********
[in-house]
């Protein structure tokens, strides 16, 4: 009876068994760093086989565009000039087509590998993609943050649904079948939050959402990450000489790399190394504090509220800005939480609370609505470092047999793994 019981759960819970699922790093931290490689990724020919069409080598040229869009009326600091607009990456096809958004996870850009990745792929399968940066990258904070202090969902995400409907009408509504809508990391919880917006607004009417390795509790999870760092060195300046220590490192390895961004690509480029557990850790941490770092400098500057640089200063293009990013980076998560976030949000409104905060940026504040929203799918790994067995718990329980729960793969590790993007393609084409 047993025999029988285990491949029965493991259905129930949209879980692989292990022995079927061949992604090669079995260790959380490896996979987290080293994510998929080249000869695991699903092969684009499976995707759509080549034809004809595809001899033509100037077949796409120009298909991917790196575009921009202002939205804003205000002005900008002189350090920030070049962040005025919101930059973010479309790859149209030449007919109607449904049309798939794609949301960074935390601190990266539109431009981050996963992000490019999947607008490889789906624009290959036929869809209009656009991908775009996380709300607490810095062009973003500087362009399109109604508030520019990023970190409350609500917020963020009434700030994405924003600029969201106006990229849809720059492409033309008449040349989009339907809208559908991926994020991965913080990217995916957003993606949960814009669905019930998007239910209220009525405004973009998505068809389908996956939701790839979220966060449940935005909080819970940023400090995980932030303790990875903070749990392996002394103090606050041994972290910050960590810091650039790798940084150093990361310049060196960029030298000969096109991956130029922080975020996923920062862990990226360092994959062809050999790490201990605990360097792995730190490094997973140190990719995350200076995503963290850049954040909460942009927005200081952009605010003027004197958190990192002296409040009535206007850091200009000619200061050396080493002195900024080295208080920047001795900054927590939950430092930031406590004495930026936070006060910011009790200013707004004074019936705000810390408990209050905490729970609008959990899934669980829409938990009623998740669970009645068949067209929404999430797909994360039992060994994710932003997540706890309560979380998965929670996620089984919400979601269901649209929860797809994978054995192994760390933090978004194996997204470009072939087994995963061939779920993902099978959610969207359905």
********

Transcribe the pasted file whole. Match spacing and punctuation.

[in-house]
């Protein structure tokens, strides 16, 4: 009876068994760093086989565009000039087509590998993609943050649904079948939050959402990450000489790399190394504090509220800005939480609370609505470092047999793994 019981759960819970699922790093931290490689990724020919069409080598040229869009009326600091607009990456096809958004996870850009990745792929399968940066990258904070202090969902995400409907009408509504809508990391919880917006607004009417390795509790999870760092060195300046220590490192390895961004690509480029557990850790941490770092400098500057640089200063293009990013980076998560976030949000409104905060940026504040929203799918790994067995718990329980729960793969590790993007393609084409 047993025999029988285990491949029965493991259905129930949209879980692989292990022995079927061949992604090669079995260790959380490896996979987290080293994510998929080249000869695991699903092969684009499976995707759509080549034809004809595809001899033509100037077949796409120009298909991917790196575009921009202002939205804003205000002005900008002189350090920030070049962040005025919101930059973010479309790859149209030449007919109607449904049309798939794609949301960074935390601190990266539109431009981050996963992000490019999947607008490889789906624009290959036929869809209009656009991908775009996380709300607490810095062009973003500087362009399109109604508030520019990023970190409350609500917020963020009434700030994405924003600029969201106006990229849809720059492409033309008449040349989009339907809208559908991926994020991965913080990217995916957003993606949960814009669905019930998007239910209220009525405004973009998505068809389908996956939701790839979220966060449940935005909080819970940023400090995980932030303790990875903070749990392996002394103090606050041994972290910050960590810091650039790798940084150093990361310049060196960029030298000969096109991956130029922080975020996923920062862990990226360092994959062809050999790490201990605990360097792995730190490094997973140190990719995350200076995503963290850049954040909460942009927005200081952009605010003027004197958190990192002296409040009535206007850091200009000619200061050396080493002195900024080295208080920047001795900054927590939950430092930031406590004495930026936070006060910011009790200013707004004074019936705000810390408990209050905490729970609008959990899934669980829409938990009623998740669970009645068949067209929404999430797909994360039992060994994710932003997540706890309560979380998965929670996620089984919400979601269901649209929860797809994978054995192994760390933090978004194996997204470009072939087994995963061939779920993902099978959610969207359905």